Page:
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The How-To: Making Successful Transitions To The Next Chapter In Your Life There are three crucial factors for successful transitions: a timeline with clear goals and actions; a support system of people and tools; and method for holding yourself accountable.

By Michelle Wu

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Statistics show that the average person will change jobs ten to twelve times during his or her career. Therefore, the question is, how can we find transitions that are meaningful and fulfilling?

At age of 39, I have my own share of transitions, in both my personal and professional lives. I've changed roles seven times in my 16-year career with my company; moved between continents four times; and became the owner of a professional coaching service, KRMW, three years ago.

In recent years, I have gotten to know more and more people in their late 30's and early 40's exiting the corporate world and entering the startups scene. Many consider this career transition move an "encore career movement," a term coined by Marc Freedman in his book Encore: Finding Work that Matters in the Second Half of Life.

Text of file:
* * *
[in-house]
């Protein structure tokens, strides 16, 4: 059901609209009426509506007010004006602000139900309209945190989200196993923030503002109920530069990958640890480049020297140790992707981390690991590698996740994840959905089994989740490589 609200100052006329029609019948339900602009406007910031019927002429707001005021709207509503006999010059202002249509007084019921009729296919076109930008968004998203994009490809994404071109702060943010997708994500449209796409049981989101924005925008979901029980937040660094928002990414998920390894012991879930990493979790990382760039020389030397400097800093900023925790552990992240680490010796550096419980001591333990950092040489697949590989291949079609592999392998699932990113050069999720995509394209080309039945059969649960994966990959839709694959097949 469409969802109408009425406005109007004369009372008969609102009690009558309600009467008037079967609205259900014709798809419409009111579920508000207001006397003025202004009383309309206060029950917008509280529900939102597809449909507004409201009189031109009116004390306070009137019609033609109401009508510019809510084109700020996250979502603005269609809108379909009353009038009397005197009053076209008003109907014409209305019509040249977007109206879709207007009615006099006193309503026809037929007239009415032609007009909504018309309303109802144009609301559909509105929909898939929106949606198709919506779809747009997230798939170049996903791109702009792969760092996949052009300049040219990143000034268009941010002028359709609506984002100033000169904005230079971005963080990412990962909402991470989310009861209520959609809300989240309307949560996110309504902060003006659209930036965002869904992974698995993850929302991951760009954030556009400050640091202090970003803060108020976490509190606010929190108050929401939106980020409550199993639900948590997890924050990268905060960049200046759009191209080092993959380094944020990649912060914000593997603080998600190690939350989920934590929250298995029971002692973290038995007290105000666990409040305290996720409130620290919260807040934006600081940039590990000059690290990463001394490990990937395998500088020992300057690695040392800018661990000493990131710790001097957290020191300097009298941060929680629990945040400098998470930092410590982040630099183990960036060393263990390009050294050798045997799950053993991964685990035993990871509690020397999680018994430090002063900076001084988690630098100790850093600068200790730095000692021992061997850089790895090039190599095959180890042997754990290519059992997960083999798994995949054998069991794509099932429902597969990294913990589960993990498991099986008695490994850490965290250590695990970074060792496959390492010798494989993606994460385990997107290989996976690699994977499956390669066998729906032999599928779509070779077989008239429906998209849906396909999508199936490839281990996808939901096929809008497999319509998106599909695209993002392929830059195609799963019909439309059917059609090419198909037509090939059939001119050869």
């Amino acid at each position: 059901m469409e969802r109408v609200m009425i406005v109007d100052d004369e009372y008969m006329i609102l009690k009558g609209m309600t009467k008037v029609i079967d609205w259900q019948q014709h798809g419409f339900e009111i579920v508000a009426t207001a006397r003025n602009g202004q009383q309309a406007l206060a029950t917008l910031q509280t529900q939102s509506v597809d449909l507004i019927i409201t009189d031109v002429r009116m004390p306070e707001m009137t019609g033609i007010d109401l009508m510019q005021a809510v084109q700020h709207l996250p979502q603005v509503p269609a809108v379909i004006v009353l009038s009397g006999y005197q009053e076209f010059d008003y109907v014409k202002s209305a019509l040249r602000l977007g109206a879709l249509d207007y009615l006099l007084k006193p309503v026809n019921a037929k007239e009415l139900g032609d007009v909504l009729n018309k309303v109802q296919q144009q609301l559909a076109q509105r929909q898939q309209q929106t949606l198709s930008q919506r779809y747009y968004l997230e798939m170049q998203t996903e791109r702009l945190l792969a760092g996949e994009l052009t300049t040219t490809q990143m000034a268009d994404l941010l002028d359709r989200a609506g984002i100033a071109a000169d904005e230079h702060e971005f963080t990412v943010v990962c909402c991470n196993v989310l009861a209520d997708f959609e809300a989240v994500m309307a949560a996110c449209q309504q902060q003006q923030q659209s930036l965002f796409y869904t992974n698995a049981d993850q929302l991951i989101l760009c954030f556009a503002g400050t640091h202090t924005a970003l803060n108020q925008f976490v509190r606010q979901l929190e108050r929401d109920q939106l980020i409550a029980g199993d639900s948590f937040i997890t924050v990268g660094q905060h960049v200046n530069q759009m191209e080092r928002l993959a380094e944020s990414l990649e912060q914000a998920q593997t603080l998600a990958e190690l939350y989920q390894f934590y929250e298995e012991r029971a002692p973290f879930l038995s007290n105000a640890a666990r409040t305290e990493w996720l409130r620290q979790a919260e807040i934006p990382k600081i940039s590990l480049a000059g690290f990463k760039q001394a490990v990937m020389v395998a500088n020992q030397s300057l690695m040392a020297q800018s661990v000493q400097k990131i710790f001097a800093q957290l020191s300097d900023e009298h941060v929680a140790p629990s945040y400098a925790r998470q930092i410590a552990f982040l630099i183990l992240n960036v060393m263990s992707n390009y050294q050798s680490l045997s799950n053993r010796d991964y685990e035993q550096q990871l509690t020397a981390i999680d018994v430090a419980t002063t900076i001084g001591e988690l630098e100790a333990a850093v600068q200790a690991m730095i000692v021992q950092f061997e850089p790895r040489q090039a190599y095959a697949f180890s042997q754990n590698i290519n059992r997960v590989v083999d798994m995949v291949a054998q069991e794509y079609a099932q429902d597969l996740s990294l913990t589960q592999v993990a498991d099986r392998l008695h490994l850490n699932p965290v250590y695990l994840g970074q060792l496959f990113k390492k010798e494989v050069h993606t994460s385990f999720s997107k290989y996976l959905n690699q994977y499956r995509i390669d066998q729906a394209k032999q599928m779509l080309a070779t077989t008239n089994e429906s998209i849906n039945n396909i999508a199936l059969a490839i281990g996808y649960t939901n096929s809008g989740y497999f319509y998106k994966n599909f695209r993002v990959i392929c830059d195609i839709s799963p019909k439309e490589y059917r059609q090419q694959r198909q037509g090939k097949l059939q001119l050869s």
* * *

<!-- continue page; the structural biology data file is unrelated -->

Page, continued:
In the US, baby boomers (born between 1946 and 64) tend to enter their encore careers in their 50's through 70's, with many going into the non-profit and healthcare sectors. Interestingly, the Xennials micro-generation, (my own generation born between 1977 and 1985, between Gen-X and Millennials), are now entering encore careers at their early 40's, 10 to 12 years earlier than baby boomers, and often with startups and small-and-medium enterprises.

Reasons for transition can vary greatly, and include job loss, role promotion, career switch, or other life events. Major changes in life can be incredibly stressful and uncertain. Is there a way that we can make these transitions more positive?

I believe that with a structured approach, people can successfully make a change at any stage in life. There are three crucial factors for successful transitions: a timeline with clear goals and actions; a support system of people and tools; and method for holding yourself accountable.